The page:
Police officers confiscate alcohol during a patrol in Pretoria in early January 2021. Picture: REUTERS/SIPHIWE SIBEKO
Police officers confiscate alcohol during a patrol in Pretoria in early January 2021. Picture: REUTERS/SIPHIWE SIBEKO

Every time I hear another politician trumpet some kind of victory for the alcohol ban by claiming that it decreased trauma cases in hospitals, I want to scream. It may be an irrational reaction, but the flashpoint of the madness of the ANC’s response to Covid has driven me to it. 

Of course reducing alcohol consumption will bring down road accidents and fights in bars or taverns. But there is another thing that can produce a similar result: it’s called policing

People can have too much to drink at a bar or tavern and get into a fight with no fear of criminal consequences. Or, drive blind drunk and have an accident. Or just drive drunk. 

But why do they do it? Because they can. Because they get away with it. 

Many drunk drivers have told me over the years that if they get caught, they can easily bribe the police officers who stop them. The stories are abundant: drunk driving, roadblocks, and wads of cash.

It’s all good and well celebrating, as President Cyril Ramaphosa did at the beginning of the year, that Baragwanath hospital had zero trauma patients on New Year’s Eve. It’s a record, we were proudly told by multiple government figures, smug with this unintended consequence of harsh, beachless restrictions. Never before has this unnecessarily destructive night of revelry and wanton destruction proved so victimless. 

If there’s one thing we’ve learnt from SA’s brush with Covid, it’s that policing is much more broken than we imagined before March 2020, when the lockdown first kicked off. 

Right from the outset, the first sign of this broken system was a spate of civilians who ended up dead thanks to the involvement of the security forces. Rest in peace, Collins Khoza and all the other unnecessary dead. 

But when it comes to the very basics of the police’s job — ensuring safety on our roads and in our houses — they just aren’t up to the job. Over weekends, for example, there is little visible policing in areas where people gather to drink. This is one of the reasons why most South Africans have a laissez-faire attitude towards respecting the rules of the road. 

There is, of course, another reason for this disregard for the law.

It is this: why should everyone else follow the rules when ANC cadres allegedly steal billions and are still employed in our government — even in cabinet or parliament? (Here’s looking at you, Bongani Bongo and David Mahlobo.) 

The claim that Mahlobo took R84m illegally from the State Security Agency — which he either delivered to former president Jacob Zuma, or didn’t — says all you need to know about the example set by our political leaders.

It is now also clear that Ramaphosa knew this at least six months before he appointed Mahlobo to his deputy minister position. This is because former cabinet minister Sydney Mufamadi, who delivered blistering testimony about this issue at the Zondo commission, handed Ramaphosa the report from the high-level review panel he chaired, detailing his findings.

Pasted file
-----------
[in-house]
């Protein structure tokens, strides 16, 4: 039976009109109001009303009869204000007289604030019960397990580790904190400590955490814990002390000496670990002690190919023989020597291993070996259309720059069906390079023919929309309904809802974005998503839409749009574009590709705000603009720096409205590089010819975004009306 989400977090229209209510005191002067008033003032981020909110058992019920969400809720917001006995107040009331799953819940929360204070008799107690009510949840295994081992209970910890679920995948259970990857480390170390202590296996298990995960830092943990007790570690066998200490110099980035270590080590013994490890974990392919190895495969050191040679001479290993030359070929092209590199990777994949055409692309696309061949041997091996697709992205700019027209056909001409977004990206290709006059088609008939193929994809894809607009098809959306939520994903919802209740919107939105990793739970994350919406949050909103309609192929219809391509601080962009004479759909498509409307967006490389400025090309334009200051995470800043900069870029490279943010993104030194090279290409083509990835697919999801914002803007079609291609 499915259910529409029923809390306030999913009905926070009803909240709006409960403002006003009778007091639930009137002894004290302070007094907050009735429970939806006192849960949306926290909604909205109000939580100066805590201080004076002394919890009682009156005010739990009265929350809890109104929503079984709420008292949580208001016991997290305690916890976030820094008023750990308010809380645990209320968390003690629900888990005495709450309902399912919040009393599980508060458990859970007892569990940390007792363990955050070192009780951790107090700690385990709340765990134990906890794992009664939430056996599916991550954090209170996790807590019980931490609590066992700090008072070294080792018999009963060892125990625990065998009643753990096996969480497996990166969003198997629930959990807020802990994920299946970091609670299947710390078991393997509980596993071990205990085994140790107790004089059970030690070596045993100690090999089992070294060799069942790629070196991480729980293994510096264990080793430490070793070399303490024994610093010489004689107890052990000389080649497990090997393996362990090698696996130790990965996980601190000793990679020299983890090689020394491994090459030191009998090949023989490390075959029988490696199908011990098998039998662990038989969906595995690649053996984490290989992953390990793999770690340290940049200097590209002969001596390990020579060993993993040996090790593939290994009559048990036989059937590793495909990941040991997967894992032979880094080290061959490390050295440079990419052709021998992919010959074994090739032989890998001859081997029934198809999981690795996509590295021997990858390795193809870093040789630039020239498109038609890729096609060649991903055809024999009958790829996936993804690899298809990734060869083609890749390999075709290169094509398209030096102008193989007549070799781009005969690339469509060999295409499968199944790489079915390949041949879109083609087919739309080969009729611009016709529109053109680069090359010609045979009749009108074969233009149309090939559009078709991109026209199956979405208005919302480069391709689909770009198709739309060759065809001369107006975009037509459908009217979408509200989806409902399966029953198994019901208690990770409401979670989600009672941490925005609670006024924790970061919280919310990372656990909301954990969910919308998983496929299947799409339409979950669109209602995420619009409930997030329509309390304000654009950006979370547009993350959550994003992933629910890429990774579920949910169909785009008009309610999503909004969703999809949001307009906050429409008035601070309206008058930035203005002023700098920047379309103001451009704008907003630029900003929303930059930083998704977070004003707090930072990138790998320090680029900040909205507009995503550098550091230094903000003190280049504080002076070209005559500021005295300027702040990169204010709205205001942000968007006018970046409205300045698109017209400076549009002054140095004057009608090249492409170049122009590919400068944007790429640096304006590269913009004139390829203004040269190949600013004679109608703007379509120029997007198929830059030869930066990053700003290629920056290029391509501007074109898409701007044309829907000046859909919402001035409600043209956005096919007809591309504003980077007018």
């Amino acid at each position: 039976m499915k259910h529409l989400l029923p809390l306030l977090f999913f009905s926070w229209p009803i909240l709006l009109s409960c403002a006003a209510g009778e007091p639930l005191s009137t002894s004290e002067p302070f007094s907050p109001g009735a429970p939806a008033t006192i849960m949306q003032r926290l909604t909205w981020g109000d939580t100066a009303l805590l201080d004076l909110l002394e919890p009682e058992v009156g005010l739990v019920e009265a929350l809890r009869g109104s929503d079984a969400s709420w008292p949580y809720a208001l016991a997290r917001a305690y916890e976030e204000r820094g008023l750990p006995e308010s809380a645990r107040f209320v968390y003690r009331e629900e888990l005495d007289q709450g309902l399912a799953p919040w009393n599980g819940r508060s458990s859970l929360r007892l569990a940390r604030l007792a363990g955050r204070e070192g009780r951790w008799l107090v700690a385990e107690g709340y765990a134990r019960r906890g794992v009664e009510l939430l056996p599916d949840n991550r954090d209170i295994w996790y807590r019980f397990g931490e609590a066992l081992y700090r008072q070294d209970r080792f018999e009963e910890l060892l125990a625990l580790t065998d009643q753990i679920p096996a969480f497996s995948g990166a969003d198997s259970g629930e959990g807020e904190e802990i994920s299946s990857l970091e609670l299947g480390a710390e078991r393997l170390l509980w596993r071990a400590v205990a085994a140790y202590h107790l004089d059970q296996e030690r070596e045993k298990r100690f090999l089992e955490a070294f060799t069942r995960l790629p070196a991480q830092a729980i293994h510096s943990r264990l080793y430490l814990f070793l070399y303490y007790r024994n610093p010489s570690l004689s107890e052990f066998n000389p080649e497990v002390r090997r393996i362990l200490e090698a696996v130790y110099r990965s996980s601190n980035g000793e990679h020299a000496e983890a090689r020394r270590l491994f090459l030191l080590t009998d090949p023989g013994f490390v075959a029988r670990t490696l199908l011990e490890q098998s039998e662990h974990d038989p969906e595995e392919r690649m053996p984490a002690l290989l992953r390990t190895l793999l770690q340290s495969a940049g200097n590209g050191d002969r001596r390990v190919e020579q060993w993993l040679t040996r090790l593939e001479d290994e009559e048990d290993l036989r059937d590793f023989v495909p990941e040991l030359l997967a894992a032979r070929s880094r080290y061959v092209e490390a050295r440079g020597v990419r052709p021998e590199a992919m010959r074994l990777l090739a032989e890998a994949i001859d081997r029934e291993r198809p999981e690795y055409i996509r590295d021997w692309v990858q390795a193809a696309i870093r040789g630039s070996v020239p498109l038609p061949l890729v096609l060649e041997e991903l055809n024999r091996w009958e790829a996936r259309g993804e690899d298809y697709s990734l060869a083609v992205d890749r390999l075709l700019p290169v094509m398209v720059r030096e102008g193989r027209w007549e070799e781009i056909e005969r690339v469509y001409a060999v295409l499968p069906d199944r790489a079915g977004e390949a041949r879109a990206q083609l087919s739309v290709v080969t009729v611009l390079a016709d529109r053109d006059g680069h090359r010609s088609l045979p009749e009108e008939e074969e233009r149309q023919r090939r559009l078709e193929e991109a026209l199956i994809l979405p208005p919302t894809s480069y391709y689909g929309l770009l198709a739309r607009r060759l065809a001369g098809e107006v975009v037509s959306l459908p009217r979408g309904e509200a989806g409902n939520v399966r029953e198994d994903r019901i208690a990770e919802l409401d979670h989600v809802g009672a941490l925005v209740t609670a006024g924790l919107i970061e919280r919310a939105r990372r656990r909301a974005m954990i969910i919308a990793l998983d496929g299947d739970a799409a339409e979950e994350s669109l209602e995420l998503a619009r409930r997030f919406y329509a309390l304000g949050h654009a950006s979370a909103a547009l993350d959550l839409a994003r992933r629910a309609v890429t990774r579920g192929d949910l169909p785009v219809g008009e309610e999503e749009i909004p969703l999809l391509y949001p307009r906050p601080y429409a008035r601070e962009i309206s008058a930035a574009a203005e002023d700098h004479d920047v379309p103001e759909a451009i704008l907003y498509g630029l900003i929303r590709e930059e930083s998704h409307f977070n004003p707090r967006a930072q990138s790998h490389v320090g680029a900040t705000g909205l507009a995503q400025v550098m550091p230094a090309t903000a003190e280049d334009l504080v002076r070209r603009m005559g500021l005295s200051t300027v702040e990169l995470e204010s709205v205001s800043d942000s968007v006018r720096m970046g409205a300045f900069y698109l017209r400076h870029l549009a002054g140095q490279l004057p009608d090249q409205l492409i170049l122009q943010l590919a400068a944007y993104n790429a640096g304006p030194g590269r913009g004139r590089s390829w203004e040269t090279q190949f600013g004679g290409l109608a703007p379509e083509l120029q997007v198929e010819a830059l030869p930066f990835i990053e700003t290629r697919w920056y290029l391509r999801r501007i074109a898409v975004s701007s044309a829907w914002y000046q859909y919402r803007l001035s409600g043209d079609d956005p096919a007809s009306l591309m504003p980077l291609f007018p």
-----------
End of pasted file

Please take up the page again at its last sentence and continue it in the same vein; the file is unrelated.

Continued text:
And yet Ramaphosa reappointed Mahlobo as deputy minister of human settlements. This is scandalous, not just for the R84m, but also because Mahlobo is the same guy who, as Zuma’s energy minister, tried to lock SA into a ruinous R1-trillion nuclear deal with Russia.

It provides crisp insight into the culture of accountability in the ANC. And many South Africans, witnessing this example, would feel little compunction about breaking the rules too. Of course this could never be a justifiable excuse for transgressing, but it could explain the psychology of the social response.

But people are emboldened by the fact that the police force — which should have prevented the havoc and unnecessary bloodshed on our roads — are hopelessly unable to compel compliance. Like the neglected health-care system, the police force is a victim of the ANC’s mismanagement and aversion to accountability.

We, SA’s citizens, pay for this ineptitude. 

We pay for it with lost opportunities — the closed beaches next to which small vendors couldn’t make a living, the closed corner tavern that had supported numerous families, and the restaurants that were shuttered after holding on all year for the December season, only to have a lockdown imposed on them.

We pay for it with lost jobs and lost investment. In the past few weeks, brewing company Heineken has been cutting jobs and AB InBev has scrapped R2.5bn in investment, also laying off more than 500 temporary workers.

And yet Ramaphosa asks the country to “drink responsibly so that we do not experience a spike in trauma cases or an increase in infections due to reckless behaviour”.

He misses the glaring inconsistency in what he says, which is that this is hardly a government that leads by example. This is not a government that has done all it can to avoid the spike in trauma cases. 

Rather, this is a government which, thanks to the harsh spotlight of Covid-19, can no longer hide from the consequences of decades of running critical institutions — like the police — into the ground.

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